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IN-DEPTH: Why Does Communist China Need Over 170 Diplomats in Canada?

The Chinese Consulate in Calgary in a file photo. (The Epoch Times)

Opposition MPs are asking why the Chinese diplomat recently expelled for being involved in threatening an MP’s family wasn’t removed sooner after it emerged that Canada’s intelligence agency knew for several years that he was spying on Falun Gong adherents and Uyghurs in Canada.

As of the time of this writing, there are 177 Chinese diplomats in Canada, including their representatives to the International Civil Aviation Organization in Montreal. This is second only to the United States, Canada’s closest ally and neighbour to the south, with 291 diplomats. The country with the third-highest number of diplomats in Canada is Japan, with 80 diplomats.

The Chinese regime surpassed the United States in 2019 on having the highest number of diplomatic posts abroad. As of 2021, the Chinese Communist Party (CCP) had 275 embassies, consulates, and other representations around the world, according to the latest data from the Lowy Institute‘s Global Diplomacy Index. The United States had 267, and Canada 143.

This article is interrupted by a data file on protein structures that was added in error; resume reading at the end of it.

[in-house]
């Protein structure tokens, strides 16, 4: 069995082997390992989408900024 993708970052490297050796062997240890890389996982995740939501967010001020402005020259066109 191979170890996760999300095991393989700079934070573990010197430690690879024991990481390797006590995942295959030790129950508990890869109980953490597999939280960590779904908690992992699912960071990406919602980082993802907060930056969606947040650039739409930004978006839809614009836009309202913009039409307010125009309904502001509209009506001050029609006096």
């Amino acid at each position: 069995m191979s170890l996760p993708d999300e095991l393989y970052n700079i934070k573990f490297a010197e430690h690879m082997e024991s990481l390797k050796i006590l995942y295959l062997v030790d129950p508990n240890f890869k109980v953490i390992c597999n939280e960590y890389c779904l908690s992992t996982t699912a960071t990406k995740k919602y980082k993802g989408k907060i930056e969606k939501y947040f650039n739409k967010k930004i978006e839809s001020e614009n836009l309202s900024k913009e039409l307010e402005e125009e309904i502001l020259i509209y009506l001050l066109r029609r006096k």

Dan Stanton, a former executive manager with the Canadian Security Intelligence Service (CSIS), says it’s not unusual to have such a high representation of Chinese diplomats if the level of engagement such as trade warrants a massive establishment.

“My concern would be what percentage are involved in foreign interference activity, or even espionage,” Stanton said.

Chen Yonglin, a former high-ranking official at the Chinese Consulate in Sydney, Australia, who defected in 2005, says he knows first-hand that a major function of Chinese consulates is to harass the diaspora and carry out interference activities in the host country.

“There are too many of them, and they are too active, with huge budgets for these [purposes],” Chen told The Epoch Times.